Once we envision what an electric field looks like using a field map we know something about the direction of the field and the strength of the field but very little about the electric potential of the field at different points. For this information we need to create a series of lines (curves actually) that represent the amount of the electric potential at a given region.
|The animation to the left shows that it takes the same amount of
work to pull a charge to one spot on the curve as it does to pull it out to a different
spot on the curve. That means that the work done per unit of charge (electric
potential) is also the same.
The work done was 10J on 1C so the potential difference is 10J/C or 10 volts.
|The animation to the left shows that no matter where the charge is dragged along that curve, the electric potential is the same. We call that curve an equipotential line since no matter where you go on the curve the electric potential is equal.|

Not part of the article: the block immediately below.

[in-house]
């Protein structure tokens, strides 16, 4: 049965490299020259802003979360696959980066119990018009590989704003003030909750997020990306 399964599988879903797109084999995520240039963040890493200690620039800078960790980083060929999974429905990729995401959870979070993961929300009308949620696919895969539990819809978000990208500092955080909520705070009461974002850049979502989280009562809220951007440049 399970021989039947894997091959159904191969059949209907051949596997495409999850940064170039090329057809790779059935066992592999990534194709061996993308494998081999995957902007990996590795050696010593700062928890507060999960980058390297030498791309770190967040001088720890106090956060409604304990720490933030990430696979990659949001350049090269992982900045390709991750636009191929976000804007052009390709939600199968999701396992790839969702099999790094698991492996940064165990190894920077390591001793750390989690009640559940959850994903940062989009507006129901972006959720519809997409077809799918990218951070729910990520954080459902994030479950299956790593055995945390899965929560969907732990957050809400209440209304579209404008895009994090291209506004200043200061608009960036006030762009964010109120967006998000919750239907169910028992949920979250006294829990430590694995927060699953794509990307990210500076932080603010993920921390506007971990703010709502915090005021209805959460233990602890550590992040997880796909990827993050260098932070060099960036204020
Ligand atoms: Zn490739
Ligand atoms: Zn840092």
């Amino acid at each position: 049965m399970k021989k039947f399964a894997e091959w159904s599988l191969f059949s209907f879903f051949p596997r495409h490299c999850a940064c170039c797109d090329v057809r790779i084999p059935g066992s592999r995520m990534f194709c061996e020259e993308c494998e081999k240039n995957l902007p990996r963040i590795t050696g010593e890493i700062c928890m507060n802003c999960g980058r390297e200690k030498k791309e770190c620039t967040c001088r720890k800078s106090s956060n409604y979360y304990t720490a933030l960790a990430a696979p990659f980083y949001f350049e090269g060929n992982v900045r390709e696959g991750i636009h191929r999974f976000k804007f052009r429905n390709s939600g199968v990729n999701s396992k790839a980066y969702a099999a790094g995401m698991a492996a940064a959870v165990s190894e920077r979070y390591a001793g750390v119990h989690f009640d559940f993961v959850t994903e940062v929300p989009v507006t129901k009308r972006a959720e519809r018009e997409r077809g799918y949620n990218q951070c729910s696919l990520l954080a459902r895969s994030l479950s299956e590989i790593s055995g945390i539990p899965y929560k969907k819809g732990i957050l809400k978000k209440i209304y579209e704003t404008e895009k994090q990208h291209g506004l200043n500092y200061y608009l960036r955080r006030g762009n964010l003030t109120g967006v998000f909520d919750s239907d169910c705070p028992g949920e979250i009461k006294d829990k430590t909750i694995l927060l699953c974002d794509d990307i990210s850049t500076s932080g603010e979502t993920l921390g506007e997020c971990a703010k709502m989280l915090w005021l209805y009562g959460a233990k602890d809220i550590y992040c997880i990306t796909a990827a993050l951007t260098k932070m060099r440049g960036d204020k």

|This animation shows that as the charge crosses from one equipotential line to the next, we change the electric potential from 0 volts initially to 10 volts and then to 20 volts. Comparing the electric potential from one line to the next gives us the concept of electrical potential difference. The potential difference from the starting point to the farthest point in this case is 20 volts while the potential difference from the first line to the second is 10 volts. It is simply a matter of taking the difference between the potential at one point and the potential at another point.|
|When we draw in the electric field lines
(lines of force) and the equipotential lines on the same
picture we find that the equipotential lines will always cross the field
lines at right angles to each other.
It is important to note that electric field lines have a defined direction, the direction of the force on a positive test charge. The equipotential lines have no direction at all.
©1999 Science Joy Wagon